Oscar and Emmy winning director Kirk Simon’s documentary that tells the stories of the artists that have won the prestigious prize and it includes readings by Helen Mirren, Natalie Portman, Liev Schreiber, John Lithgow and Yara Shahidi. We hear from and see journalists Carl Bernstein, Nick Kristof, Thomas Friedman, David Remnick, writers Toni Morrison, Michael Chabon, Junot Díaz, Tony Kushner, Ayad Akhtar, musicians Wynton Marsalis, David Crosby, John Adams, as well as many others who share the stories behind America’s most beloved works in arts and letters.

The Pulitzer at 100’ is an independent look at the prestigious prize in all its variations. The prize has become part of the social history of this country. We become very aware of the commitment to art and reportage and are reminded of the importance of both on-the-ground reportage and then the more impressionistic side, the distraction of the arts and the power of words that both open and close doors. Trump’s presidency has already threatened free speech and the freedom of the press making us aware of the financial hobbling of journalism as it struggles to adapt, fiscally at least, to an online world. While we really do not learn anything new here, we do get the social history around the prize and this alone makes this film fascinating.

The Pulitzer is a revered national award and has had tremendous impact on the American sensibility during the past 100 years. When we add the stories of those who have won it, we see something very special. We also see how the awards are selected and learn more about its twenty-one categories.

The biggest joy I fond here was learning about Joseph Pulitzer, the man who created the award. He came to America to fight as a mercenary in the Civil War. He left money to Columbia University upon his death in 1911odf which a portion of his bequest was used to found the School of Journalism in 1912. The school was to not only elevate the professionalism and to improve the craft of reporting but also to establish the Pulitzer Prizes which were first awarded in 1917. Today, both the iconic prizes and the prominence of the School of Journalism at Columbia represent the very “highest standards of integrity and excellence in writing”.

Today, there are more than a thousand recipients of this award including journalists, novelists, poets, musicians and photographers. Among those featured in the film are:

Carl Bernstein, The Washington Post, Pulitzer Prize for Public Service, 1973

Thomas Friedman, Pulitzer Prize for International Reporting & Affairs, 1983,1988 & 2002

Martin Baron, Editor of The Washington Post, Pulitzer Prize for Public Service, National Reporting and Explanatory Journalism, 2014, 2015 & 2016

Robert Caro, Pulitzer Prize for Biography, 1975 & 2003

David Remnick, Editor-in-Chief of The New Yorker, Pulitzer Prize for General Nonfiction, 1994

Sheri Fink, Pulitzer Winner for Investigative Reporting, 2010 & 2015

Nicholas Kristof, Pulitzer Prize for International Reporting and Commentary, 1990 & 2006

Carol Leonnig, Pulitzer Prize for Public Service and National Reporting, 2014 & 2015

Tracy K. Smith, author of Life on Mars, Pulitzer Prize for Poetry, 2012

Michael Cunningham, author of The Hours, Pulitzer Prize for Fiction, 1999

Paula Vogel, writer of How I Learned To Drive, Pulitzer Prize for Drama, 1998

Junot Díaz, author of The Brief Wondrous Life of Oscar Wao, Pulitzer Prize for Fiction, 2008

Wynton Marsalis, Pulitzer Prize for Music, 1997

John Adams, Pulitzer Prize for Music, 2003

Nick Ut, Pulitzer Prize for Breaking News Photography, 1973

“The Incest Diary” by Anonymous— Father/Daughter Sex

Anonymous. “The Incest Diary”, Farrar, Straus and Giroux, 2017.

Father/Daughter Sex

Amos Lassen

During her childhood and adolescence, the anonymous author of “The Incest Diary” was raped by her father. To the outside world, her family appeared to be normal yet she grew up with secret this which lasted until she was in her twenties. Even after she broke away and became an independent and adventurous young woman, she continued to seek out new versions of the violence, submission, and secrecy, the very things she had fought so badly to leave behind.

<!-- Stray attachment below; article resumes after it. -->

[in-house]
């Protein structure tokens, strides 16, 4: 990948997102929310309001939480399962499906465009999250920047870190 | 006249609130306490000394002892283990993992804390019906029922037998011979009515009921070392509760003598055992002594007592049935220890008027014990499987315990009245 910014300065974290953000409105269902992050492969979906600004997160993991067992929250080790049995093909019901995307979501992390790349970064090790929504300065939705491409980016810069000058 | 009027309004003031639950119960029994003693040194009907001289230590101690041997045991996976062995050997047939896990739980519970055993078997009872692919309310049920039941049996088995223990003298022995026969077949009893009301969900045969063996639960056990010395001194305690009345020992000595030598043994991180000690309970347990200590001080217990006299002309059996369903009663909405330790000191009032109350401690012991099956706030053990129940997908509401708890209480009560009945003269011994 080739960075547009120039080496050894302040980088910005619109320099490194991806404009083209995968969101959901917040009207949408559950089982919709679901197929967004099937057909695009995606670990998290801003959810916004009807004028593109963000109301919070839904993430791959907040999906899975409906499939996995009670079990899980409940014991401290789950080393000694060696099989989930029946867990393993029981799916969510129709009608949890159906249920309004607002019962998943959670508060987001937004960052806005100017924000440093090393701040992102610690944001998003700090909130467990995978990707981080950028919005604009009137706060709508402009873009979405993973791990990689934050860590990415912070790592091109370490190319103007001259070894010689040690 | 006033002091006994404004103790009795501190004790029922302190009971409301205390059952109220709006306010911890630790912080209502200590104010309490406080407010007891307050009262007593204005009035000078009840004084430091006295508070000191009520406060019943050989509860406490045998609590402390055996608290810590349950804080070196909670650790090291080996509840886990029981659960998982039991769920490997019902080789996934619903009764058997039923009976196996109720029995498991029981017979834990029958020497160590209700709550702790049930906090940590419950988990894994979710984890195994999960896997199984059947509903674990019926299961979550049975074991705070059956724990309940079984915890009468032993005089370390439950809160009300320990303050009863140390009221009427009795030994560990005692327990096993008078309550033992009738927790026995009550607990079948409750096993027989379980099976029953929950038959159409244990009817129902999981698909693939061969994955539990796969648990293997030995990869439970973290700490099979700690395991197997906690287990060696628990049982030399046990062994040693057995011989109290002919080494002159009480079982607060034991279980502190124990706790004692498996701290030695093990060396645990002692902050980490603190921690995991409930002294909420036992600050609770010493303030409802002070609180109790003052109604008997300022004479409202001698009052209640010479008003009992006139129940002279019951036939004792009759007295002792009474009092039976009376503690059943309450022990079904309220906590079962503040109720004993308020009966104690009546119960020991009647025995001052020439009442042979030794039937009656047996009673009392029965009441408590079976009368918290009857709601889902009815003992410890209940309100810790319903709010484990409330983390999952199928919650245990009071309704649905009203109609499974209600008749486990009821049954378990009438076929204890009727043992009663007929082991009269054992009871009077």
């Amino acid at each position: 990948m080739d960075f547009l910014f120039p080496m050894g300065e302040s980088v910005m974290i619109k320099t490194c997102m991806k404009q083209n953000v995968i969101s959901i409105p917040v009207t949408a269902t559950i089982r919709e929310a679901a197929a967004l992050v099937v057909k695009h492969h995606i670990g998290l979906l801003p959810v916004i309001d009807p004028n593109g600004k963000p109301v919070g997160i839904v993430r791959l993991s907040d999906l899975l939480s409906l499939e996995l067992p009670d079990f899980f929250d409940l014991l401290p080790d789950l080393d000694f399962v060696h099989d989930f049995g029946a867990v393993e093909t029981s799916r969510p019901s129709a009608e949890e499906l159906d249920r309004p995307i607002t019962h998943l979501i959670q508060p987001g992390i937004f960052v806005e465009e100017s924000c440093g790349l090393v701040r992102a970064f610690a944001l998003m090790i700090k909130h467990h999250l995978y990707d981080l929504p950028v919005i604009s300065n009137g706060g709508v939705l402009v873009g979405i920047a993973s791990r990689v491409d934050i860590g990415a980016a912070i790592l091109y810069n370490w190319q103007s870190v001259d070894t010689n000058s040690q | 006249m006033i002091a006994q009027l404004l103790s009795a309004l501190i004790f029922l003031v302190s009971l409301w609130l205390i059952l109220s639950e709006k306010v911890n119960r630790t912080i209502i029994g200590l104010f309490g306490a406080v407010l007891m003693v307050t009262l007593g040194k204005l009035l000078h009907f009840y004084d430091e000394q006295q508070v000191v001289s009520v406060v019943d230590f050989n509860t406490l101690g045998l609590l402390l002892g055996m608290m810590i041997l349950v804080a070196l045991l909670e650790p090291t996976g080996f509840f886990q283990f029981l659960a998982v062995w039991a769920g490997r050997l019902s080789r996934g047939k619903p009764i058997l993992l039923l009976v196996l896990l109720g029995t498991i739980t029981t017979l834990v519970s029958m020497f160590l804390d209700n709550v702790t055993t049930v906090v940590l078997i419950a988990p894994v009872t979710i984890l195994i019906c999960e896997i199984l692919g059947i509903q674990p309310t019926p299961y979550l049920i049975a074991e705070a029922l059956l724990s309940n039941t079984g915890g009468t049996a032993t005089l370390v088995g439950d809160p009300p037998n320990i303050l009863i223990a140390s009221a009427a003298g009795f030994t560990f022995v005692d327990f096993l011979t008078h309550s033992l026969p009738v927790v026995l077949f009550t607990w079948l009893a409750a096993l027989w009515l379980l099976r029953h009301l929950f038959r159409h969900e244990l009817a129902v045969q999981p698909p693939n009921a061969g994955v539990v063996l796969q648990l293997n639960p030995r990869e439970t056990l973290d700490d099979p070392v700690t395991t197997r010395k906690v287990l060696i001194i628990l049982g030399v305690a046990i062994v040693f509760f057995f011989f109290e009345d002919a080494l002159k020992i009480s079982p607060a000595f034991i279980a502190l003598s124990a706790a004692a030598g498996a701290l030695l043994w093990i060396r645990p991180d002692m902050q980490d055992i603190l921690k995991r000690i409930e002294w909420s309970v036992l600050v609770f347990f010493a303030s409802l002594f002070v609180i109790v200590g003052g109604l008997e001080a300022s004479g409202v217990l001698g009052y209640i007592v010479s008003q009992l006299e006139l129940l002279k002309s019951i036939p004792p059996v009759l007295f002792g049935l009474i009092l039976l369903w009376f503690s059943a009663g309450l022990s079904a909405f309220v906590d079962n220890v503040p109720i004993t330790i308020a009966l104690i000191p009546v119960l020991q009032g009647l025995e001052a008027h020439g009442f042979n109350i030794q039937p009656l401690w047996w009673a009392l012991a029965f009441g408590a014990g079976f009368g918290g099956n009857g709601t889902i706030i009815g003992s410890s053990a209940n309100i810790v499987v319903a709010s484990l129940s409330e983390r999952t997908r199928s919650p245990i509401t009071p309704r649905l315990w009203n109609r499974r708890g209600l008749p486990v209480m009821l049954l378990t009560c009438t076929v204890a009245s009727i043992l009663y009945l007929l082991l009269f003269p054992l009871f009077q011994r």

Now she has written a graphic memoir, in which she shares her early traumas as what came afterwards. She shows how this sexual liaison shaped and in fact still continues to shape her. During those years, she not only was a sexual object but she was also a detached observer, a dutiful daughter who guarded her secret. Now she shares her story through a series of very intensive vignettes. This is a shocking story that leaves nothing to the imagination. It is short, only 132 pages and reads quickly even though it is a very difficult read. However, it is impossible not to think about what is here. We can easily see why the author struggled in deciding whether she should write down her experiences. Let’s hope that those experiences will help other incest survivors.

 

 

“The Hour of Daydreams” by Renee Macalino Rutledge— A Folk Tale Reimagined

Rutledge, Renee Macalino. “The Hour of Daydreams”, Forest Avenue Press, 2017.

A Folk Tale Reimagined

Amos Lassen

Renee Macalino Rutledge’s “The Hour of Daydreams” is a modern fairytale based on a Filipino folk tale and it lush both in plot and in prose.

Manolo Lualhati, a respected doctor in the Philippine countryside, Manolo Lualhati has come to believe that his wife, Tala, is hiding a secret from him. Tala and Manolo’s story takes to where they met the first time and we go into their marriage with them and see its complexities. The story is related from a variety of perspectives including those of Tala’s siblings, her new in-laws, and the couple’s housekeeper that explore the secrets that exist between lovers, friends, and family members. In any relationship, distances exist between those involved and in the distance between Manolo and Tala is this story. Bringing mythology, Filipino culture and everyday lives and events, writer Rutledge explores marriage, culture and gender roles. Before they got married, Manolo spied Tala wearing wings and flying to the stars with her sisters each evening. He begins questioning her and finds gaps in her stories, causing him to become suspicious about the woman he loves and married.